DOVER, N.H. — U.S. Sen. Jeanne Shaheen’s office confirmed to Foster’s Daily Democrat the former state governor and first-term senator will run for re-election in 2014.
Shaheen was asked to comment on the 2014 race after campaign fund-raising records filed at the end of 2011 indicated the New Hampshire Democrat is carrying less money in her campaign coffers than any other senator up for re-election in 2014.
Shaheen finished 2011 with $128,578 cash on hand, according to FEC records, which indicate the other 32 members of Shaheen’s Senate class are carrying an average of $1.3 million cash on hand each.
With the election still more than two years away, political experts caution against drawing conclusions from Shaheen’s relatively light fund-raising activity. Still, a diminished pool of funding could be significant in New Hampshire’s 2014 Senate race. During the 2008 race in which Shaheen was elected, the two major party candidates spent a combined $16.2 million.
Last month, state Republicans highlighted Shaheen’s FEC filing as a sign she won’t defend her seat in the 2014 race. However, a spokesperson in Shaheen’s office confirmed Shaheen is gearing up to run for re-election 2014.
Kathy Sullivan, a former Shaheen operative, and current Democratic National Committeewoman from New Hampshire, also refuted the theory that Shaheen isn’t planning to defend her seat.
“I really think that any focus on where (Shaheen) is in terms of her position on some list with respect to fund-raising means nothing,” Sullivan said. “Sen. Shaheen has proved in the past that when the time comes to fund-raise, she will fund-raise … Right now, her priority, and I think the priority of all Democrats in New Hampshire, is to win in 2012. Jeanne Shaheen is not on the ballot in 2012. She’s on the ballot in 2014.”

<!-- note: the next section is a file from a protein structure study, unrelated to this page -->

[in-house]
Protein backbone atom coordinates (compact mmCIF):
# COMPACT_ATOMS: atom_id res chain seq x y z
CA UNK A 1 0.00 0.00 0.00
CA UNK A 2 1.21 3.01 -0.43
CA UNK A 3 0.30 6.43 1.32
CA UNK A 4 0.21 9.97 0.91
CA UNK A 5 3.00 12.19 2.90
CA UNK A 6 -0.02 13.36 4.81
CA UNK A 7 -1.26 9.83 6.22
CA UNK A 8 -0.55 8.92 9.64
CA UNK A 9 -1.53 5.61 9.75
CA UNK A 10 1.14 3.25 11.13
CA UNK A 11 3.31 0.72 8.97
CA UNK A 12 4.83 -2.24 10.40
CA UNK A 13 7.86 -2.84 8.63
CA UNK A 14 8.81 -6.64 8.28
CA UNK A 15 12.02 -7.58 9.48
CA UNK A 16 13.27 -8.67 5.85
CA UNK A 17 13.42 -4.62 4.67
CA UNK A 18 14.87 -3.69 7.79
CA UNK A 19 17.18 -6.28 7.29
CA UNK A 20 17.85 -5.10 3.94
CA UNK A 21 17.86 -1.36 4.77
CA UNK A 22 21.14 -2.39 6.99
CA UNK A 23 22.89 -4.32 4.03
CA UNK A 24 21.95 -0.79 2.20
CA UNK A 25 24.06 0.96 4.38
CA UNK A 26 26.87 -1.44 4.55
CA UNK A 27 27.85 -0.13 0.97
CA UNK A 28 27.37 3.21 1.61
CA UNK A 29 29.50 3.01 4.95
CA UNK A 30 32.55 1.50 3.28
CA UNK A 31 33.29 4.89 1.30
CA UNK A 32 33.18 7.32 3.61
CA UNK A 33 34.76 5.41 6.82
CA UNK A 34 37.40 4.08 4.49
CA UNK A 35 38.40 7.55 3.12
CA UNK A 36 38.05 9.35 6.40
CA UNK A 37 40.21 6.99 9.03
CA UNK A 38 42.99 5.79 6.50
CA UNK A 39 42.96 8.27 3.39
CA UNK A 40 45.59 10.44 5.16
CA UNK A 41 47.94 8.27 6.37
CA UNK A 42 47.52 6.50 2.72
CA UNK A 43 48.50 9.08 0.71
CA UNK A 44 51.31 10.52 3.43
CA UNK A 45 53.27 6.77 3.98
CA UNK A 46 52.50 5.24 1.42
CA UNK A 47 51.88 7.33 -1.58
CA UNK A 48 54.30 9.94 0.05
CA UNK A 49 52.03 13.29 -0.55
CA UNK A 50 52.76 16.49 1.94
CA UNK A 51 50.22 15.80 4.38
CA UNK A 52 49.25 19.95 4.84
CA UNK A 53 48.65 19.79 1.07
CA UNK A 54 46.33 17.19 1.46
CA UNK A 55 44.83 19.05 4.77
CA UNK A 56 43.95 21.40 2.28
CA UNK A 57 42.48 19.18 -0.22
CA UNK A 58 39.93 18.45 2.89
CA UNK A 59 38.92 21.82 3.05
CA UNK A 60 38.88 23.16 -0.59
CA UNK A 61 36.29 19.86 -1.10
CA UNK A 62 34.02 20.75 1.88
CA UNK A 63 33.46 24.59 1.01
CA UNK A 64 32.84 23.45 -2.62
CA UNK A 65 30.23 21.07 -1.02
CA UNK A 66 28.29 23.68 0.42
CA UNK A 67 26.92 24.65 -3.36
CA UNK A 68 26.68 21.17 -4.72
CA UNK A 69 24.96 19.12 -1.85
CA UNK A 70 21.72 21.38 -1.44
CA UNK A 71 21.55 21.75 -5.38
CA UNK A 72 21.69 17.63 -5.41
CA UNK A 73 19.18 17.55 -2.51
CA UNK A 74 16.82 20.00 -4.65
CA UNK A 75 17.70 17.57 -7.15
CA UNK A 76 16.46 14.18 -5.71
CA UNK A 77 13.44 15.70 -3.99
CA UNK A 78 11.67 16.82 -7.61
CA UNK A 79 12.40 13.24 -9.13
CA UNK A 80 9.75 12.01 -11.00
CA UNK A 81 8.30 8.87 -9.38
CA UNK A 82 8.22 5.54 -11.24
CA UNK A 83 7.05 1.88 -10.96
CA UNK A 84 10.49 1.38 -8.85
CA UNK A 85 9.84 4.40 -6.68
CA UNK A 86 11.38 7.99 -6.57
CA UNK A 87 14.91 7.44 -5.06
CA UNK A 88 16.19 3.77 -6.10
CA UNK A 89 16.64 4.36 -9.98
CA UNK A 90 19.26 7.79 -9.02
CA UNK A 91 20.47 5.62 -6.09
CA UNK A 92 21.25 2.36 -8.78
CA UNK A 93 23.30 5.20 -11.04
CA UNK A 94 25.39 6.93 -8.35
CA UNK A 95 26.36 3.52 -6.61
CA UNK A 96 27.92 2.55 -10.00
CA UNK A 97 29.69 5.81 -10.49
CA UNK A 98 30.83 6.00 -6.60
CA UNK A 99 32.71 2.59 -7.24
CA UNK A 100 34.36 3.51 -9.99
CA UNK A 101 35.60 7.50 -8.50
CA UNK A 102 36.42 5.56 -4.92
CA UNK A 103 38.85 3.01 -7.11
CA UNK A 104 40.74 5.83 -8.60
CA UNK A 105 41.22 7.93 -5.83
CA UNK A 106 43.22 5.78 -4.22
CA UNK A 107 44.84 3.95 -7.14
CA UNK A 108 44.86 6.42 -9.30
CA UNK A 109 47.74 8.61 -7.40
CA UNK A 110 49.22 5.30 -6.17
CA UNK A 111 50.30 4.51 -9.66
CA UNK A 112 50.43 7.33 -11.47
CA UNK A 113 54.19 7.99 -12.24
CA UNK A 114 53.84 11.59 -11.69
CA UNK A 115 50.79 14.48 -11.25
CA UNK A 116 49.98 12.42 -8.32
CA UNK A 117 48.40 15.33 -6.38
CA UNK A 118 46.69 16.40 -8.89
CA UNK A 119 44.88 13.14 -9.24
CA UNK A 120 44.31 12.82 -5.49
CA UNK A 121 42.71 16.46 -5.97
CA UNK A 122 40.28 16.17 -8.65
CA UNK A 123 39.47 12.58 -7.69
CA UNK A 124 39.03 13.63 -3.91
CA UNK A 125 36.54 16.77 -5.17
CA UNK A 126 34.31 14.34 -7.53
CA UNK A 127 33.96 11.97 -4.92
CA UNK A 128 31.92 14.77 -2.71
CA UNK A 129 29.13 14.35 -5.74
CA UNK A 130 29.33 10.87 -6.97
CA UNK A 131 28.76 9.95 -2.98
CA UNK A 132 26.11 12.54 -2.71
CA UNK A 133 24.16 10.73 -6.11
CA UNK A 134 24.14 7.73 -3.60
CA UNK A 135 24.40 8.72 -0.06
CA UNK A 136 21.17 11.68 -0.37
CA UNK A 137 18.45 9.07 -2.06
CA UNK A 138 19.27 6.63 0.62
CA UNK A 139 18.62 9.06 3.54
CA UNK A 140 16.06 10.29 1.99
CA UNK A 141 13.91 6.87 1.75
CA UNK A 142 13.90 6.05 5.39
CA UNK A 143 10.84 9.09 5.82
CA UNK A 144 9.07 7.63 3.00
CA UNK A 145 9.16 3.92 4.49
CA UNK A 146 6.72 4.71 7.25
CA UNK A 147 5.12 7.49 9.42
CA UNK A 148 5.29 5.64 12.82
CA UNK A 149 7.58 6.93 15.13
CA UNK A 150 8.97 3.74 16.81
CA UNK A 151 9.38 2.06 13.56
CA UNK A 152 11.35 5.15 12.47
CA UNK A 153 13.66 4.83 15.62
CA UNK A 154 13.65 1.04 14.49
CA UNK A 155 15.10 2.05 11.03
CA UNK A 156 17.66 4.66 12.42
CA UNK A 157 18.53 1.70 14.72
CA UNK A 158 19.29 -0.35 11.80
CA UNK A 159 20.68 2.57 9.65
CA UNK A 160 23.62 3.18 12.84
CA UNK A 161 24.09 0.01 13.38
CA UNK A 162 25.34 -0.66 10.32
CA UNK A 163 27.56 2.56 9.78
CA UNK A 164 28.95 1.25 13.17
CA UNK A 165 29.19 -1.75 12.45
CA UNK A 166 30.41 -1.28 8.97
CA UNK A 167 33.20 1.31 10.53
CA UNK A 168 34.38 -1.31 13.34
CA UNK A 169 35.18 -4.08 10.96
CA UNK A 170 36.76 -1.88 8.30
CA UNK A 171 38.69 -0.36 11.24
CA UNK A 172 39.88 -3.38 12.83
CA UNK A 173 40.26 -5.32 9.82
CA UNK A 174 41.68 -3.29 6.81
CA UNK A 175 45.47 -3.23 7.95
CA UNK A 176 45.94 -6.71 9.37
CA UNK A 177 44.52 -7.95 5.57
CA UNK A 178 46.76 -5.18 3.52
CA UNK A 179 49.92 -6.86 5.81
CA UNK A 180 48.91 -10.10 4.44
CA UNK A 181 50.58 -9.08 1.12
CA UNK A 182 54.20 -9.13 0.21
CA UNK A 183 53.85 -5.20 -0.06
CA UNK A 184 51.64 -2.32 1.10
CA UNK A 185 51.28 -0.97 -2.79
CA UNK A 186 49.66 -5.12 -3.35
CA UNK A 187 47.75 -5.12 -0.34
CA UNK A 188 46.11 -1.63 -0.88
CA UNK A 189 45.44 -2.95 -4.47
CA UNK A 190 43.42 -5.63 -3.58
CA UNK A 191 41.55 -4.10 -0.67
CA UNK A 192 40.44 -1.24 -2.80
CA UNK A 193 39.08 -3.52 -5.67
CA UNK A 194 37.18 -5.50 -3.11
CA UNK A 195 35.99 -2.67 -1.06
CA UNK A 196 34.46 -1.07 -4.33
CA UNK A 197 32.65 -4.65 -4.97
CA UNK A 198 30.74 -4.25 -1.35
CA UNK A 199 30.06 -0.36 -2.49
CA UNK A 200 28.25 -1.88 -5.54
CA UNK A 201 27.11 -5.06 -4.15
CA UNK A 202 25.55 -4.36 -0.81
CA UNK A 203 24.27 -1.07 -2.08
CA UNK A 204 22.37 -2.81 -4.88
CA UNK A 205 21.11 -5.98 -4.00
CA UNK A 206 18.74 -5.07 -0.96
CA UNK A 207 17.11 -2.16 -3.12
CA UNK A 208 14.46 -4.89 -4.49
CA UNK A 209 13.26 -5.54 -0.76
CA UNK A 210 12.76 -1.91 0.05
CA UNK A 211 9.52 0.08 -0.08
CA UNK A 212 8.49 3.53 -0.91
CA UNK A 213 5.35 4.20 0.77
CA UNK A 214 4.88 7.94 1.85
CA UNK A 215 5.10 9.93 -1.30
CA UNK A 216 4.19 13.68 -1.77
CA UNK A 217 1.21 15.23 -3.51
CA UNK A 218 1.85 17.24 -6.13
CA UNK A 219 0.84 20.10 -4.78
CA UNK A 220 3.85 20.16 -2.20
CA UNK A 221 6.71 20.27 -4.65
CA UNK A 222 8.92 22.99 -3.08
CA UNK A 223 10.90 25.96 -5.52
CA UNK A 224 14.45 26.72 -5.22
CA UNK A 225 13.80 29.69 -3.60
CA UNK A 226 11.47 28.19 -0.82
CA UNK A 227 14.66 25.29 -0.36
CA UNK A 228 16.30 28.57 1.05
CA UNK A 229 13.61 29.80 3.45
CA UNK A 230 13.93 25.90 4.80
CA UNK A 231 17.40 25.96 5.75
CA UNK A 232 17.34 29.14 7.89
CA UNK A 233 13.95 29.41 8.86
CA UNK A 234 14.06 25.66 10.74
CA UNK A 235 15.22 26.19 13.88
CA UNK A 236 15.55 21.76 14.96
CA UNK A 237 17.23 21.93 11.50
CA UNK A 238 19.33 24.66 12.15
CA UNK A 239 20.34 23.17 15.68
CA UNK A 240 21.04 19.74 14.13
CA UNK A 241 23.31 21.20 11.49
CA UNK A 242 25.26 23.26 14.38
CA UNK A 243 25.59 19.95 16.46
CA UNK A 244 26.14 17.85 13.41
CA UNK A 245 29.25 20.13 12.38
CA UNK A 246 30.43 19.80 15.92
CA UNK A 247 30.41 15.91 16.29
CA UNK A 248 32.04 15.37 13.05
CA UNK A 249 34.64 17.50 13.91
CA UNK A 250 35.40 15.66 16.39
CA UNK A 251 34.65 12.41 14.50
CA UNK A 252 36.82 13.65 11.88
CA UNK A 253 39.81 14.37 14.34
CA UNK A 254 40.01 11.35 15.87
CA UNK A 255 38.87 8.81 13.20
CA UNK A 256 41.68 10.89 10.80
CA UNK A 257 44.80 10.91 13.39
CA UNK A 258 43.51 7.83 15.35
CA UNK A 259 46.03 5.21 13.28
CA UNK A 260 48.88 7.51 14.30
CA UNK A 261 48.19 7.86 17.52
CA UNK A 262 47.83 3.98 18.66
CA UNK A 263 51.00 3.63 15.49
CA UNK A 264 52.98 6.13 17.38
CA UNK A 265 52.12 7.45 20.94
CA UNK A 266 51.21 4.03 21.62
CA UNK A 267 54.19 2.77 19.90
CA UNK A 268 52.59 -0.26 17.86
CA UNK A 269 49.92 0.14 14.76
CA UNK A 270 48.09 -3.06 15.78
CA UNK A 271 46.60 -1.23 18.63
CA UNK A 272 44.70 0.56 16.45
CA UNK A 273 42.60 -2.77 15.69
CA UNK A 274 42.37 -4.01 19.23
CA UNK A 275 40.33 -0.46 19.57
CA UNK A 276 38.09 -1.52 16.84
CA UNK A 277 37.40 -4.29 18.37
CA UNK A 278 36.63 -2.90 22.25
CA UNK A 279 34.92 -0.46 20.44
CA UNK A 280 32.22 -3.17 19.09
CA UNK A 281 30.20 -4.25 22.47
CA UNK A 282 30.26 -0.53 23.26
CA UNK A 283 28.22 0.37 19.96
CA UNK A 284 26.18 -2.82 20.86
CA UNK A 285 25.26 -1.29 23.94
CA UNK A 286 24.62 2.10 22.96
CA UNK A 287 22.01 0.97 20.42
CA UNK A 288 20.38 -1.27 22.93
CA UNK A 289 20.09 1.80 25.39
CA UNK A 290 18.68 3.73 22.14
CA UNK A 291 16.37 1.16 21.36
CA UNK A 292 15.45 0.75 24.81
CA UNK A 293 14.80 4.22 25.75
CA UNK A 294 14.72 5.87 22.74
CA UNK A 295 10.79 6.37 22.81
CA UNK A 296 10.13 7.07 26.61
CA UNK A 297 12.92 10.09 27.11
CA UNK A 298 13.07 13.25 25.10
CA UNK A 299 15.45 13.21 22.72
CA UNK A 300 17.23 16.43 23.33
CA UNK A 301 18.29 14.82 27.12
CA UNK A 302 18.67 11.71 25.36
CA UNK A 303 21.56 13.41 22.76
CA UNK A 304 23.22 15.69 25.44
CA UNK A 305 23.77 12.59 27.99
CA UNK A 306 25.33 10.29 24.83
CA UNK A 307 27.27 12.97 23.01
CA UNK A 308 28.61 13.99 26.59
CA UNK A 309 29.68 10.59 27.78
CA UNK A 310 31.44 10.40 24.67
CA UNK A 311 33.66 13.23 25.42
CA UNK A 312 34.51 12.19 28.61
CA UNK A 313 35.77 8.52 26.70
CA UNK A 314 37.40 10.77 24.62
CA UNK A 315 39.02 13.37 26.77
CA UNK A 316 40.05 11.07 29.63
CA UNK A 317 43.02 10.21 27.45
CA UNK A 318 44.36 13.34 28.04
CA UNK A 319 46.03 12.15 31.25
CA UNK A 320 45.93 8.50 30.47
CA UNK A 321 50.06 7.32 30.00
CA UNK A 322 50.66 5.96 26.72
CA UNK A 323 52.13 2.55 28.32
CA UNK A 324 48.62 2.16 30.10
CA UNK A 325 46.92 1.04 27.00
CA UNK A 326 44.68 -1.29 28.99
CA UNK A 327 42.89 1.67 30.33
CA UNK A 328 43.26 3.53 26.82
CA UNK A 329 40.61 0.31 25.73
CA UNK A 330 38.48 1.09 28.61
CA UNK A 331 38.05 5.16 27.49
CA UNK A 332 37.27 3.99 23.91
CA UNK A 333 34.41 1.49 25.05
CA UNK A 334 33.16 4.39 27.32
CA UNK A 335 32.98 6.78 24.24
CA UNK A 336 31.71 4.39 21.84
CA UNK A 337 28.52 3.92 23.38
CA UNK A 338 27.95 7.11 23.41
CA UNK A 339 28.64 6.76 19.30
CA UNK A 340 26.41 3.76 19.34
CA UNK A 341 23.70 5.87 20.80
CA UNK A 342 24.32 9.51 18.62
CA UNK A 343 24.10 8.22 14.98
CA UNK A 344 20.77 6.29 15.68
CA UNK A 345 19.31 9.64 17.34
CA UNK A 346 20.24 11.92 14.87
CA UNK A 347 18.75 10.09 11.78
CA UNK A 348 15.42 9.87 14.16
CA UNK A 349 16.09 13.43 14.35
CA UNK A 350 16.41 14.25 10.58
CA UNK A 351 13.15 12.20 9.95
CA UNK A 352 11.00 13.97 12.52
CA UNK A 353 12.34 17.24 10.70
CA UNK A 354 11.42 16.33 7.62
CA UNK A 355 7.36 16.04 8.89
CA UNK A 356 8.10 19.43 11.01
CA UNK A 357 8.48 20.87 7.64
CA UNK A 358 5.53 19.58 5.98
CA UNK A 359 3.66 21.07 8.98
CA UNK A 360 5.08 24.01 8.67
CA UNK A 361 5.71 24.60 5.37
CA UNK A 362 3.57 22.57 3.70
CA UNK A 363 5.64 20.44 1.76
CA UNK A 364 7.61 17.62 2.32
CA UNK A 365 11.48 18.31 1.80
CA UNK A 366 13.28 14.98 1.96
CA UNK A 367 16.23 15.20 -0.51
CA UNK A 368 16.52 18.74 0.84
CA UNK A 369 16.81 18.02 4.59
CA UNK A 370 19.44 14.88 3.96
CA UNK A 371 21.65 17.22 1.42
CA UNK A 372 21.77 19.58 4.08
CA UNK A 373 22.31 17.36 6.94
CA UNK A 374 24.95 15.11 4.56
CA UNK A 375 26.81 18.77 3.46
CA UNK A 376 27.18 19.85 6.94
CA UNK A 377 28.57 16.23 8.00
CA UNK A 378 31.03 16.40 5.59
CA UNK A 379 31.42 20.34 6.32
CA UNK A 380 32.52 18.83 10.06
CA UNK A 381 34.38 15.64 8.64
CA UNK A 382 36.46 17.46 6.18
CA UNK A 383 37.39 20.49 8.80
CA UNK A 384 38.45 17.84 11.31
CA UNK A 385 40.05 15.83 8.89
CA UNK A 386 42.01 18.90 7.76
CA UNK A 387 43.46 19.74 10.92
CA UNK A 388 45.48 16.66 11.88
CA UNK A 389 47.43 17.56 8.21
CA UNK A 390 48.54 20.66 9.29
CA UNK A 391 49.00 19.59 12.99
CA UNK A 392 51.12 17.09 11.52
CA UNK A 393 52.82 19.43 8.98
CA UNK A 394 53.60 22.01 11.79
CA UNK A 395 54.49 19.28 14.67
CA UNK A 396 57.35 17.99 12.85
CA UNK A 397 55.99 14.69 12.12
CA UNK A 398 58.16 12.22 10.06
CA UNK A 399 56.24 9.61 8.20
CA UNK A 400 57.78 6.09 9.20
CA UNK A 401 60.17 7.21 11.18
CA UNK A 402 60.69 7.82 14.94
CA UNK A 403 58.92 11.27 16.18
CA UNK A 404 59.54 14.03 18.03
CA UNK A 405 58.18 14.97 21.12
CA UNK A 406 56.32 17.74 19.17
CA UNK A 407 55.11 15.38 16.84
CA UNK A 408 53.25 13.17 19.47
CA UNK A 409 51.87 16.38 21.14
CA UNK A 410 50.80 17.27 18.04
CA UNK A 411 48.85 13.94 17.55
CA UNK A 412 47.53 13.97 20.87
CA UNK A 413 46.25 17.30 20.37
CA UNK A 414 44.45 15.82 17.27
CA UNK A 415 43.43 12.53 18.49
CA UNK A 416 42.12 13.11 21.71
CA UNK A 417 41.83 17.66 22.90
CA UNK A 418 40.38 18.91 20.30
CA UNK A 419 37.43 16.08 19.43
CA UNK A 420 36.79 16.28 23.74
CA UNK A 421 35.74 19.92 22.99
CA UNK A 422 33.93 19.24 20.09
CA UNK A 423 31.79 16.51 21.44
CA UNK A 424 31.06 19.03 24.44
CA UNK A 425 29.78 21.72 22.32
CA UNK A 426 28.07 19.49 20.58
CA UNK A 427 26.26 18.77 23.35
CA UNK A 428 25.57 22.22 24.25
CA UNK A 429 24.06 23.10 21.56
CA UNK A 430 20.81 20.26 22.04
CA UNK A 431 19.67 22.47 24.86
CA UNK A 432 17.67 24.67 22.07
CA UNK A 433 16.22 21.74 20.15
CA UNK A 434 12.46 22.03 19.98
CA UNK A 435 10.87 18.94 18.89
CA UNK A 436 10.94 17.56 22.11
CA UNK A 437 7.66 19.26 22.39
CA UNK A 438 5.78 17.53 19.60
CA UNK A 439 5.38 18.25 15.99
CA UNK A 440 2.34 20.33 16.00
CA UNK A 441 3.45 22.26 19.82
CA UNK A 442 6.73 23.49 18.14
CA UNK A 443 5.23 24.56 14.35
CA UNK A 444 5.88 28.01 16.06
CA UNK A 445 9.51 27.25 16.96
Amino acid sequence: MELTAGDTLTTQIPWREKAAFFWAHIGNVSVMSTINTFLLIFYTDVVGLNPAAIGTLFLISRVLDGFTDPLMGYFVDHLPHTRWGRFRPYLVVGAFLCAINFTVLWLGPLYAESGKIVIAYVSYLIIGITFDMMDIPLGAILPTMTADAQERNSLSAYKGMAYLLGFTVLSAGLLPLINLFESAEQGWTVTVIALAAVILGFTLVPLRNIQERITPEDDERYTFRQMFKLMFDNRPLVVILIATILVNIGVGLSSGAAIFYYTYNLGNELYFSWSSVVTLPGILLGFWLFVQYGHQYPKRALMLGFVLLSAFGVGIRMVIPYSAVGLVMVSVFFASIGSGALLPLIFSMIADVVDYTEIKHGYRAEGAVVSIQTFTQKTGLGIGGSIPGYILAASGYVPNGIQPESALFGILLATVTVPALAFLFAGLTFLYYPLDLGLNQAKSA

Sullivan was chairwoman of the Draft Shaheen movement in 2007, an initiative that encouraged the former New Hampshire governor to enter the race. She was also active in the 2008 campaign, and has worked with the Madbury Democrat since the mid 1990s. Sullivan declined to discuss Shaheen’s fund-raising strategy, but said the senator has been devoting her time and energy to supporting other Democratic candidates in 2010 and 2012. Shaheen plans to focus on individual fund-raising after this fall’s general election, Sullivan said.
“The senator has done phenomenally well in fund-raising in her races for governor and senate, and I anticipate that she will again do very well with fund-raising into the 2014 election cycle,” she said.
Shaheen proved a prolific fund-raiser after she announced her candidacy in September 2007, garnering $8.3 million in contributions during the course of the 14-month campaign, including individual contributions totaling $6.6 million, according to the FEC.
Shaheen spent nearly that entire amount during the 2008 election cycle, going on to defeat Republican John E. Sununu. She finished the year with about $47,000 cash in the bank, and more than $100,000 in debt. Sununu dropped about $8 million in his unsuccessful bid for re-election.
During the state’s last Senate election in 2010, the two major party candidates racked up a combined $9.9 million in campaign costs. Republican Kelly Ayotte, who won the contest, spent approximately $5 million during the 2010 election cycle, according to the FEC. Paul Hodes, her Democratic opponent, spent $4.9 million.
Running a Senate campaign in New Hampshire isn’t as costly as campaigning in bigger states, such as New York and California. But given its size, New Hampshire is a relatively expensive place to campaign, University of New Hampshire political science professor Dante Scala said. Candidates who want to blanket the television airwaves must advertise on both WMUR, the state’s major broadcast television outlet, and on Boston-area television stations, which reach southern New Hampshire voters.
“My sense right now is (Shaheen’s fund-raising is) something to keep an eye on,” Scala said, “but I think she’s pretty far away from the point of no return. She’s not at a point in the fund-raising, in a senator’s kind of six-year cycle, where there’s no way she could do it.”
In addition to Shaheen, three other senators who will defend their seats in 2014 reported less than $200,000 cash on hand at the end of the last year.
Sen. Tom Udall, of New Mexico, reported carrying about $167,000. Nebraska Sen. Michael Johanns reported having $177,00 in the bank, while Sen. James Risch, of Idaho, posted the fourth lowest figure, at $199,000.
Republicans Mitch McConnell, of Kentucky, and Lindsey Graham, of South Carolina, have the largest campaign war chests of all senators facing re-election in 2014. McConnell reported having about $4.3 million in campaign funding; Graham posted $3.8 million.
© 2012 the Foster’s Daily Democrat (Dover, N.H.)
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